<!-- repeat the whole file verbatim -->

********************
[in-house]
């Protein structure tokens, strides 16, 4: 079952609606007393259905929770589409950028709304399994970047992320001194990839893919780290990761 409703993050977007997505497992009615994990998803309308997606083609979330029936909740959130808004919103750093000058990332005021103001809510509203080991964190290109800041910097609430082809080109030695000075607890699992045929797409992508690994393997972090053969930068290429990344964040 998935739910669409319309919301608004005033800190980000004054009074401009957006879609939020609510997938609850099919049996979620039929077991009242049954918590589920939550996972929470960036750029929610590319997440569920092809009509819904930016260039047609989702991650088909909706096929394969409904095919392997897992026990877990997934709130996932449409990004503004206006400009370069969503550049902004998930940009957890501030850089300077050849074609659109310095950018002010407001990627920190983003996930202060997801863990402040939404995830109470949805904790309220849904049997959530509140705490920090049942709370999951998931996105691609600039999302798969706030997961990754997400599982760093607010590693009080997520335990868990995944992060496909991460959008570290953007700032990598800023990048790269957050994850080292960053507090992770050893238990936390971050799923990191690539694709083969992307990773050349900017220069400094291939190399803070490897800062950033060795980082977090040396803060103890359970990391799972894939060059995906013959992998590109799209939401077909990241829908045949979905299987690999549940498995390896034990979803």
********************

[in-house]
């Protein structure tokens, strides 16, 4: 079952609606007393259905929770589409950028709304399994970047992320001194990839893919780290990761 409703993050977007997505497992009615994990998803309308997606083609979330029936909740959130808004919103750093000058990332005021103001809510509203080991964190290109800041910097609430082809080109030695000075607890699992045929797409992508690994393997972090053969930068290429990344964040 998935739910669409319309919301608004005033800190980000004054009074401009957006879609939020609510997938609850099919049996979620039929077991009242049954918590589920939550996972929470960036750029929610590319997440569920092809009509819904930016260039047609989702991650088909909706096929394969409904095919392997897992026990877990997934709130996932449409990004503004206006400009370069969503550049902004998930940009957890501030850089300077050849074609659109310095950018002010407001990627920190983003996930202060997801863990402040939404995830109470949805904790309220849904049997959530509140705490920090049942709370999951998931996105691609600039999302798969706030997961990754997400599982760093607010590693009080997520335990868990995944992060496909991460959008570290953007700032990598800023990048790269957050994850080292960053507090992770050893238990936390971050799923990191690539694709083969992307990773050349900017220069400094291939190399803070490897800062950033060795980082977090040396803060103890359970990391799972894939060059995906013959992998590109799209939401077909990241829908045949979905299987690999549940498995390896034990979803």